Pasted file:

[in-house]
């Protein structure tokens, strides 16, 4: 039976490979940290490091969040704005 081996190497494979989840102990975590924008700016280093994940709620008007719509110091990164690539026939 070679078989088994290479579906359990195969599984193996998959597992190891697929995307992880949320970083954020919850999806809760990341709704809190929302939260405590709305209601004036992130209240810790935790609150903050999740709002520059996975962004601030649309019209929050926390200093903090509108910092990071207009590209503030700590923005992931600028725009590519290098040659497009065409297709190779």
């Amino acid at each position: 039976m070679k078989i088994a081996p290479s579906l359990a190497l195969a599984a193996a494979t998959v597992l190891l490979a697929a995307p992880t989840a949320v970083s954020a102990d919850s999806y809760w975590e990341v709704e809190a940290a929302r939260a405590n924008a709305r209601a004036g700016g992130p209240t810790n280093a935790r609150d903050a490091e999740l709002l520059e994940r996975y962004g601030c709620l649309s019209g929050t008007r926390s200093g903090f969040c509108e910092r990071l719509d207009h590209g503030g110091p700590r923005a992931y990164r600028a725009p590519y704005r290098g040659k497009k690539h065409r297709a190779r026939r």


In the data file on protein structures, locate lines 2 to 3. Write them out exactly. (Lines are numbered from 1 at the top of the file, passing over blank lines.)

């Protein structure tokens, strides 16, 4: 039976490979940290490091969040704005 081996190497494979989840102990975590924008700016280093994940709620008007719509110091990164690539026939 070679078989088994290479579906359990195969599984193996998959597992190891697929995307992880949320970083954020919850999806809760990341709704809190929302939260405590709305209601004036992130209240810790935790609150903050999740709002520059996975962004601030649309019209929050926390200093903090509108910092990071207009590209503030700590923005992931600028725009590519290098040659497009065409297709190779």
């Amino acid at each position: 039976m070679k078989i088994a081996p290479s579906l359990a190497l195969a599984a193996a494979t998959v597992l190891l490979a697929a995307p992880t989840a949320v970083s954020a102990d919850s999806y809760w975590e990341v709704e809190a940290a929302r939260a405590n924008a709305r209601a004036g700016g992130p209240t810790n280093a935790r609150d903050a490091e999740l709002l520059e994940r996975y962004g601030c709620l649309s019209g929050t008007r926390s200093g903090f969040c509108e910092r990071l719509d207009h590209g503030g110091p700590r923005a992931y990164r600028a725009p590519y704005r290098g040659k497009k690539h065409r297709a190779r026939r």